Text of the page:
Tennessee Education Commissioner Candice McQueen has accurately called “literacy attainment the equity issue of our time.” Tennessee has started to address this issue during her term as Commissioner through Read to Be Ready, and that effort must be continued. The Tennessee Department of Education’s own statistics reveal that “Overall, less than half of our third and fourth graders are reading on grade level based on state tests, and more rigorous national assessments suggest that only one-third of our fourth graders are proficient – an unacceptable outcome in a state that has prided itself on being the fastest improving in the nation.” Achievement gaps are also striking: “only one-third of economically disadvantaged students and just one in every five of our students with disabilities achieve proficiency by the end of third grade. English learners are not advancing as quickly their native-speaking peers. On top of that, too often, students who start behind stay behind. State data tell us that less than three percent of students at the lowest reading performance level in third grade catch up by grade five. Over the long term, national research shows that children who are not reading proficiently by third grade are four times less likely to graduate from high school by age 19. Dropping out of high school severely damages earnings and job market appeal, and it impacts chances of leading a healthy and productive life, in addition to increasing odds of incarceration, poverty, and single parenting. This cripples not just our students’ future, but our state’s as well.” Classroom instruction is just one component, but perhaps the even more needed element is getting parents, businesses and communities engaged to improve literacy in Tennessee for the success for all students. Tennessee is also one of the states that has started to address Dyslexia. One in five students may have some form of dyslexia according to research. Much more training is needed for educators in identifying and teaching dyslexic children. Along those lines, is social promotion, the practice of moving kids along each year even if they are not ready, must truly come to an end in Tennessee. Literacy must remain a priority in Tennessee.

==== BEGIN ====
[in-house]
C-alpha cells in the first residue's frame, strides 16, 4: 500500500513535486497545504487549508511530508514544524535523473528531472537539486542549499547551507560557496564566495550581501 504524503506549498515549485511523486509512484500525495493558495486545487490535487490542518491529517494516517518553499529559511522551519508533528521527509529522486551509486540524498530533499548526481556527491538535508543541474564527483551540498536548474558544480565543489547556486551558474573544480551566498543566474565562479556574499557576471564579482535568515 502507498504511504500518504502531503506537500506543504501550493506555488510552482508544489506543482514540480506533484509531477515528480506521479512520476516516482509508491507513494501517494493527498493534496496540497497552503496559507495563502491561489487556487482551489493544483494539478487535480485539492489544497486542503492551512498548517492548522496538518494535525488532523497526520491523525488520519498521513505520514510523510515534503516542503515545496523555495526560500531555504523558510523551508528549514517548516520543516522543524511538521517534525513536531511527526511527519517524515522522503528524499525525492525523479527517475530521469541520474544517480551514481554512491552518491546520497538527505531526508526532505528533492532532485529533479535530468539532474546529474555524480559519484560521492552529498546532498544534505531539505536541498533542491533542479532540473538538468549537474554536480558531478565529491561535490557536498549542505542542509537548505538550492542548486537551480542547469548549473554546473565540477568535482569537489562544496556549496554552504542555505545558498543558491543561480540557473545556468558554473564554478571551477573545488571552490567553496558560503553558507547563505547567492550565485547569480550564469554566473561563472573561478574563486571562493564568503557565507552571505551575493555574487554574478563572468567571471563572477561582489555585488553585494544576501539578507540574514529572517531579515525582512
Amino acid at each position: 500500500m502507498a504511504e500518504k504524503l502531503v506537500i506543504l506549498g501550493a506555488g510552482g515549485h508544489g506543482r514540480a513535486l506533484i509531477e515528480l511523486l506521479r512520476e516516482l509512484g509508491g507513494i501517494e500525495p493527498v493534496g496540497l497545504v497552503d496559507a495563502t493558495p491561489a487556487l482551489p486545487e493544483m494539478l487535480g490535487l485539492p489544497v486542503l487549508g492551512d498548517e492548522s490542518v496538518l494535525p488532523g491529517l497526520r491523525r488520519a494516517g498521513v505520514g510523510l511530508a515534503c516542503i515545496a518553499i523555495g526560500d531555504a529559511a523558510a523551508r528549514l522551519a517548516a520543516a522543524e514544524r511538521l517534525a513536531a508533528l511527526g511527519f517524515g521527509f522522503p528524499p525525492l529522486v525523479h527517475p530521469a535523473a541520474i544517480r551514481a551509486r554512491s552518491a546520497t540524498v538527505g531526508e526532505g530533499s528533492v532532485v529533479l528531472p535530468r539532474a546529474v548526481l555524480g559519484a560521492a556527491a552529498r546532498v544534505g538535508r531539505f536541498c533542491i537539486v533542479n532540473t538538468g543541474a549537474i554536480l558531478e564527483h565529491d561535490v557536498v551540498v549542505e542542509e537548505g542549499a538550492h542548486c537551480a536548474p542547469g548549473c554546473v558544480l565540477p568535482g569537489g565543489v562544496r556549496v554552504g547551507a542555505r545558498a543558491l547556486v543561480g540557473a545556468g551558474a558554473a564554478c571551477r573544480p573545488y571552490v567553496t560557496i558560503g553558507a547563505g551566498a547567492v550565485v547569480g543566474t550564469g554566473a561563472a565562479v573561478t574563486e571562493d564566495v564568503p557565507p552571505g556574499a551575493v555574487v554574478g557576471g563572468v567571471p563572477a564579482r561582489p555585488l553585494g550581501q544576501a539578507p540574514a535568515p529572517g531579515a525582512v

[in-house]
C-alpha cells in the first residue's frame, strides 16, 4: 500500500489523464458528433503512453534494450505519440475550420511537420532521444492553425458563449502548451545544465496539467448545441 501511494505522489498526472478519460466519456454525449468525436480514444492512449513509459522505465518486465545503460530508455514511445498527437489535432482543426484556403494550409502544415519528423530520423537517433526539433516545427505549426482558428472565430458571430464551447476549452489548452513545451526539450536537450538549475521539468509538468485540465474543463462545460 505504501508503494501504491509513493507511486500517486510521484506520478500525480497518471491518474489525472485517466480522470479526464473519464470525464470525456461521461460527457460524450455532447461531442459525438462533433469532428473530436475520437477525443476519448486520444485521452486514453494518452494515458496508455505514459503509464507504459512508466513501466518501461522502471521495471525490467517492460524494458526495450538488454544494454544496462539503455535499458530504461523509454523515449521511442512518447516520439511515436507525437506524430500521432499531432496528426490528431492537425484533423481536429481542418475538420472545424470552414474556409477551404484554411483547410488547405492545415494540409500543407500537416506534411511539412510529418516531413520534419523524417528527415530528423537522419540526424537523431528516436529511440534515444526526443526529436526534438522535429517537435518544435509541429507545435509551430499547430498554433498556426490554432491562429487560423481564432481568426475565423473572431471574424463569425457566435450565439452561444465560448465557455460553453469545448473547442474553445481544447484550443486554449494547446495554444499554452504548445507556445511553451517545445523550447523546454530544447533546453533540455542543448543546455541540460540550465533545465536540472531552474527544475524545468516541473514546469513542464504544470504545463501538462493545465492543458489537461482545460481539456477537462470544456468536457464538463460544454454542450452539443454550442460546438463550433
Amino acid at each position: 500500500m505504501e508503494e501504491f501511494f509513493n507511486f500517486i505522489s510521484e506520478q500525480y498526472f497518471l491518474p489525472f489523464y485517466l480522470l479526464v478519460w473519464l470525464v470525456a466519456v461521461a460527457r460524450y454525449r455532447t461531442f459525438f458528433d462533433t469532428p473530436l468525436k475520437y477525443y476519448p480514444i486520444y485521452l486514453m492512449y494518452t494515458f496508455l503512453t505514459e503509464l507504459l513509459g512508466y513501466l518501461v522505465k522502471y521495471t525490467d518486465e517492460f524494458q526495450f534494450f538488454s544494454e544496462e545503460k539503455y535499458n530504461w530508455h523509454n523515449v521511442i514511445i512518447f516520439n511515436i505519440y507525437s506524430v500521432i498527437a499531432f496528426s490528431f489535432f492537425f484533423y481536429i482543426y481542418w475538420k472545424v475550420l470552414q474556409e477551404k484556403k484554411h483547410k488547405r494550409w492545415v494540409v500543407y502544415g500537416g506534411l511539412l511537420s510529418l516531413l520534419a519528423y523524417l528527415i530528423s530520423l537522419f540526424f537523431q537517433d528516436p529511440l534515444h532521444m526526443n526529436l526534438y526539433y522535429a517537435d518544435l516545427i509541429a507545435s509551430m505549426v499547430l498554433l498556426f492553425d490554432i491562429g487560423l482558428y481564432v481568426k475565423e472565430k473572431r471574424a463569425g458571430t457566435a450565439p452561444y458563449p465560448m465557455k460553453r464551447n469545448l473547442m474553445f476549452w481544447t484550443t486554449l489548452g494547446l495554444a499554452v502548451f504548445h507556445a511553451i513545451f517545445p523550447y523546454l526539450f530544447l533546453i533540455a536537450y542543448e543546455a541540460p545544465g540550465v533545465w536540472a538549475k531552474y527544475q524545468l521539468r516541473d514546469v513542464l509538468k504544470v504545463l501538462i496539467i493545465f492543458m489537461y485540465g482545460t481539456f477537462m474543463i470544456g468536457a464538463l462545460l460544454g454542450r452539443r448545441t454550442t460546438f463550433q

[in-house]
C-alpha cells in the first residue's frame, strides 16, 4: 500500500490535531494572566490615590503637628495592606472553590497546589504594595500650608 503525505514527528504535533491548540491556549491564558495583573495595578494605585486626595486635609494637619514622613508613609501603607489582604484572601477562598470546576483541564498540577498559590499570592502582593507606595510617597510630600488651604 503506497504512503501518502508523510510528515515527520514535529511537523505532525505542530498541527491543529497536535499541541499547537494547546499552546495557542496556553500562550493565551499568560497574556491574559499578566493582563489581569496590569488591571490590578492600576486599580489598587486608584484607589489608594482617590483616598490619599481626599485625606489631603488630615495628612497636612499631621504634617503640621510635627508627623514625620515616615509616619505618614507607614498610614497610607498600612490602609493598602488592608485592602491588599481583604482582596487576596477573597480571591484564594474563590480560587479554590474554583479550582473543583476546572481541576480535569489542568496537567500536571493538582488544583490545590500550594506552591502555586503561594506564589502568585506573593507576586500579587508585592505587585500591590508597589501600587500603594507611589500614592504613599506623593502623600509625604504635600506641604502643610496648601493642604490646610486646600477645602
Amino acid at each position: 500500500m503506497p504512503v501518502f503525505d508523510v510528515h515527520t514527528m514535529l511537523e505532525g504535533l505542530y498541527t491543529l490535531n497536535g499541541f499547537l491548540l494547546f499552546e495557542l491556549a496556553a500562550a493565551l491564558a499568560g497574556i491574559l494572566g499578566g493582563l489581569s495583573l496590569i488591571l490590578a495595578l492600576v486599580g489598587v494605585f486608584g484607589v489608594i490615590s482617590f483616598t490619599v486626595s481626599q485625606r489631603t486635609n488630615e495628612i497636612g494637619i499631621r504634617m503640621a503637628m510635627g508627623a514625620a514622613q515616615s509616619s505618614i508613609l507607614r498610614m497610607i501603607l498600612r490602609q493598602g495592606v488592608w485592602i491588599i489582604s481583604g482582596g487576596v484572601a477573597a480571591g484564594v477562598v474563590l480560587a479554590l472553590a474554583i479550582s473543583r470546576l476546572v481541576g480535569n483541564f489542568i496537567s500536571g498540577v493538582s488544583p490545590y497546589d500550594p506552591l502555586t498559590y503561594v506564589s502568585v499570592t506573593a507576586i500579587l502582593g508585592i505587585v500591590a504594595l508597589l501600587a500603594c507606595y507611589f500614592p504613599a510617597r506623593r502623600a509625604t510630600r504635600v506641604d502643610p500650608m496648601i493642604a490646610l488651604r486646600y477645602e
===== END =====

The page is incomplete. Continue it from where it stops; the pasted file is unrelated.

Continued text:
Make Our Schools Safe